Generally, I am a big fan of birthdays, but this one had been hard for me. The year has not gone at all as planned. The only saving grace being that I was to bridging the gap to “middle age” (eww) by bringing a new life to the planet. I guess I had hung way too much on that hat rack. This birthday had come with a sense of loss. All my life, 40 has seemed like the beginning of the end, the winding down, the getting fat-and-slow-and-sore. I pictured 40 as the year you become an extra in the film of your own life, while children take the center stage. The year you start talking about your aches and your retirement plan and new facial hair. The year you lose you.
But it came. It came despite my attempts to ward it off. I woke up yesterday, and I was oooooold (all of my over 40 friends can laugh at this point). Like I said, I was being a huge baby. I battled the kids to get ready for church and showed up 20 minutes late, already refining the “slow” part of old. But at church, no one appeared to notice that I was creaking while I walked or that there were cobwebs in my ears. Everyone seemed right pleased to wish me a good day, until by the end of church, paper birthday- crown on my head, I was feeling a little bit, well… normal. I hadn’t even had a single cardiac arrhythmia, and as far as I could tell, my bladder was holding out just fine.
But like a good little granny, I came home and took a nap. I woke to the beautiful music of my hubby on the piano, and yummy smells from the kitchen. The kids were in the studio being “busy” (“Don’t come in here, mom.” said with a secret-y smile, homemade birthday cards hidden behind backs), and all seemed well with the world.
My husband presented me with his cherished gift... hours spent in painstaking preparation culminating to the pinnacle of a gorgeous gourmet meal. Just for me, he invented a chicken breast stuffed with cream cheese, cashews, bacon, spinach and red onion, topped with smoked gouda and roasted pear slices, with a sweet, tangy pear cream sauce on the side. Beside it was a brilliant orange scoop of mashed sweet potatoes mingled with onion and bacon, followed by broccoli and French bread. A meal fit for royalty. I had a battle I have never had before; ‘which flavor do I choose as my last, lingering bite?’. It was a toughy. I went with the chicken.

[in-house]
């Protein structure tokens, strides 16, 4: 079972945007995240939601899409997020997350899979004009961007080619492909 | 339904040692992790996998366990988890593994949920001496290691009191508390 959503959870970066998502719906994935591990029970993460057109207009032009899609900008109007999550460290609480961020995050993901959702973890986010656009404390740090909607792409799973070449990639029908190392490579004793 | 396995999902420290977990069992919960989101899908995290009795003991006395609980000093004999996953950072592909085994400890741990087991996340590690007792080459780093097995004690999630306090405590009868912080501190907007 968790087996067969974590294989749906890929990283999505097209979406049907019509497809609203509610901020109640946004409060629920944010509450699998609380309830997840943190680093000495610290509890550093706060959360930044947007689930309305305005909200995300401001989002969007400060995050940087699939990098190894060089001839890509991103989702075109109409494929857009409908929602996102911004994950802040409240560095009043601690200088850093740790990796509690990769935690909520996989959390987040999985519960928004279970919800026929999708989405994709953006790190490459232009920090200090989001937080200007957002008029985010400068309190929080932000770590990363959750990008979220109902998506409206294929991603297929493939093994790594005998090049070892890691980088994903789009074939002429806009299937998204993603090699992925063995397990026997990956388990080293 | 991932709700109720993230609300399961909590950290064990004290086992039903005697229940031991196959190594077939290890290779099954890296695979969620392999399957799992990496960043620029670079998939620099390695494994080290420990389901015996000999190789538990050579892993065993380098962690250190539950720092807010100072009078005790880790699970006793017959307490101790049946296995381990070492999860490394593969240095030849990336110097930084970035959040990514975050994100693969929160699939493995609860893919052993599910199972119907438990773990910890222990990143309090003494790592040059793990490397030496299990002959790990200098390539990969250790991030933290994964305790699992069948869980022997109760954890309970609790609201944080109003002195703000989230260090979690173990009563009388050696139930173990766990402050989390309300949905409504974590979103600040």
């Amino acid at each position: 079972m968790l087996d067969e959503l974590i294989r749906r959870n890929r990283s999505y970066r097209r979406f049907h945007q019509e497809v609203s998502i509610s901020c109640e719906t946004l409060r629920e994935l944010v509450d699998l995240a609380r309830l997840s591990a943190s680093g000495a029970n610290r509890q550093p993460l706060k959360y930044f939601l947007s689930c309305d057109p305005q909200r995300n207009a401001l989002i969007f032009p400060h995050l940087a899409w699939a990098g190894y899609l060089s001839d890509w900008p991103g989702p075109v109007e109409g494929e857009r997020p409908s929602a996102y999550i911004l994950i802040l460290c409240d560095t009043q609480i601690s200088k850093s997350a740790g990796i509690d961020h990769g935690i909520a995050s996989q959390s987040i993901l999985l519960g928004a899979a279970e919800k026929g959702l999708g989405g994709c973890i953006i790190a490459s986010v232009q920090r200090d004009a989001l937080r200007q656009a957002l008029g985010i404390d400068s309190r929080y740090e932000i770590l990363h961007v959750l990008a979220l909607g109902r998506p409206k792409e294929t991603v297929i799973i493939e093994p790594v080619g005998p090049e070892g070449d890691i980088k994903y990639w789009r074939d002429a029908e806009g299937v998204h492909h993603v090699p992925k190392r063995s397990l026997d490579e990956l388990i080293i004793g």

Just as we were finishing up, friends began to arrive. There were so many people Guy would have invited if I would have let him, but I could only expose my aging underbelly to a select few (exposure metaphoric, of course. I'm not that far gone yet). We laughed and visited, and opened gifts. Peggy and “Baker” (as he is known to my children, David to us), did the foster-grandparent thing that they shine at, becoming hug dispensers and jungle gyms for my kids.
My friends know me so well… Heidi remembered my skin allergies when choosing bath soaps. From Steph, an elegant hand stamped box filled with “love notes”, little embellished cards for me to use for love notes for my dear ones, (and dark chocolates!). Dave had spent 3 days designing and building a journal for me (which will need be a post all unto itself). I actually want to hug it, it is so wonderful. Ethan remembered the name of my favorite childhood book, Girl of the Limberlost, and ordered it specially. We will read it together. Guy helped the kids each choose something special. That's the word for it all... special.
We indulged in an amazing chocolate Ganache cake with strawberry cream filling and the most amazing icing I have ever had (though true to form, Guy was analyzing the texture, calculating future improvements to the recipe). We stayed up really late, on a school night no less, and talked art, religion and food. We said goodbyes under a moody sky that teased with random rain drops, and I could not say enough thankyous to satisfy the bubbling gratitude I felt in my chest.
My hunny and I walked across the wet grass holding hands at nearly midnight, and soon inside, were washing up the dishes. I flashed back to our first night of premarital dish-doing so many years ago. Time has passed, but some things have not changed.
What a blessed day. I fought it so hard. Silly. If getting older means better food, better friends, more time with my sweet family and more gratitude in my heart, maybe it won’t be that bad after all. After all, I will never be younger than I am today, and I have a whole new book to write.